The BBC believes that the Covid-19 pandemic has illuminated the continuing value of public service broadcasting.
The decline of public service broadcasting has been one of those long running narratives that is sometimes defied by reality, like the death of the set top box.
It is true that premium sports content has been leaking away from public channels to subscription TV for almost two decades now with long term consequences for society as well as PSBs (Public Service Broadcasters) themselves. At the same time, the Covid-19 pandemic has highlighted the continuing importance of PSBs for provision of universal access and services such as online education that the big streamers cannot or will not deliver.
Recent viewing trends have also underlined the value of both audience analytics and advanced immersive techniques for identifying attractive or popular content, and then presenting it in a compelling way. Examples of content made by PSBs for national audiences that then achieved global success predate the pandemic, especially but not exclusively on the documentary front.
Among such examples is The Write-Offs, a series about adult literacy produced by commercial PSB Channel 4 in the UK, which after winning accolades in the UK more surprisingly sold well globally by identifying issues of wider interest.
Another example is You Can’t Ask That, first aired in 2016 by PSB ABC in Australia, based on questioning minority groups on delicate or controversial subjects that viewers might like to ask but would be embarrassed to do so directly. This again went on to achieve global success outside Australia for similar reasons.
Such successes appeared serendipitous and were hard to predict, but now PSBs are resorting to the same audience analytics that global streamers such as Netflix, Amazon Prime and Hulu have engaged in for some years, in order to identify the sort of content likely to enjoy wider success.
These experiences are also encouraging PSBs to collaborate across borders in order to make content with wider appeal, especially in Europe. France Televisions has just launched such an initiative with the European Broadcasting Union (EBU), a representative body of over 100 PSBs across the continent and other neighboring countries, including the UK’s BBC, ARD in Germany, Rai in Italy, Spain’s RTVE, Channel One in Russia and the Israeli Public Broadcasting Corporation. This appears to have been inspired by Manuel Alduy, who in January 2021 took over as head of cinema and international development at France Televisions.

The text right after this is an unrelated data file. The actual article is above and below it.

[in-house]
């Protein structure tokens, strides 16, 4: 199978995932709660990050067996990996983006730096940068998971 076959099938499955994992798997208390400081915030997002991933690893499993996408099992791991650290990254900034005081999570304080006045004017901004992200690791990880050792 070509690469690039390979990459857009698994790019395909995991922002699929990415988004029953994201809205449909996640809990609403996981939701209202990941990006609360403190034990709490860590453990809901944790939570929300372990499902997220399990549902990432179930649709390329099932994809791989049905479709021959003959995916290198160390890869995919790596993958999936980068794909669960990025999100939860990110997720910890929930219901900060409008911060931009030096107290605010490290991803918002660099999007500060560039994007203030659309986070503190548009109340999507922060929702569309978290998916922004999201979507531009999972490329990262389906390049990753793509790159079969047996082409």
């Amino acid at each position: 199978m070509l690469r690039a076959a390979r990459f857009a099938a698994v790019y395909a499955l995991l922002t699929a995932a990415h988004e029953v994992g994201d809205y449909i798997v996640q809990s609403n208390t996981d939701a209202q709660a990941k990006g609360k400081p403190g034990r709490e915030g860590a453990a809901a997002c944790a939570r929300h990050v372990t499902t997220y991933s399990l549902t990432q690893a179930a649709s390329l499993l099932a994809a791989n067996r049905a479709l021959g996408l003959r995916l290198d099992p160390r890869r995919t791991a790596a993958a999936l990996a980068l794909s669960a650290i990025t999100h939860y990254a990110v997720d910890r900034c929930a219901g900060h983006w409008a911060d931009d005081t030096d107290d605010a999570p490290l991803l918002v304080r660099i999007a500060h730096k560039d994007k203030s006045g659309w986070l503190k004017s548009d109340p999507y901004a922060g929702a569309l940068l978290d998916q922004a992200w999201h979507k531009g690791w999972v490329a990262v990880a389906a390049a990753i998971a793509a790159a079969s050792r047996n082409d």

Under this collaboration, France Televisions will lead in identifying fiction-based entertainment series based on submitted scripts, then inviting other EBU member PSBs to join in a 30-day window as co-producers.
“It’s a sort of first-look process that we are launching with the EBU and we have set up a dedicated workshop for this,” said Alduy, quoted in Variety magazine, adding that France Televisions was currently selecting two or three projects to kick off with. “The idea is that members of the EBU will have 30 days to position themselves. It will begin with a brief pitch or concept, then two weeks later we will provide more developed pitch for the project, and at the end of the 30 days we will see who’s interested and how much can be invested,” Alduy added.
Some PSBs are also engaging directly with global streamers on the basis that if you can’t beat them, join them. The BBC has struck a five-year partnership with Netflix to develop and fund British dramas from disabled writers. The two are inviting pitches from UK producers for dramas at least partly created by writers who identify as deaf, disabled and/or neurodivergent.
While the future looks brighter than it did for PSBs in the factual and entertainment series areas, the picture remains bleaker when it comes to premium sports. Major sports have been migrating from PSBs to pay TV for over two decades in some markets, and while this has generated untold riches for the very top sports such as association football and basketball, it has been less successful for sports that are slightly less popular or more localized, such as cricket which only enjoys blockbuster appeal in India.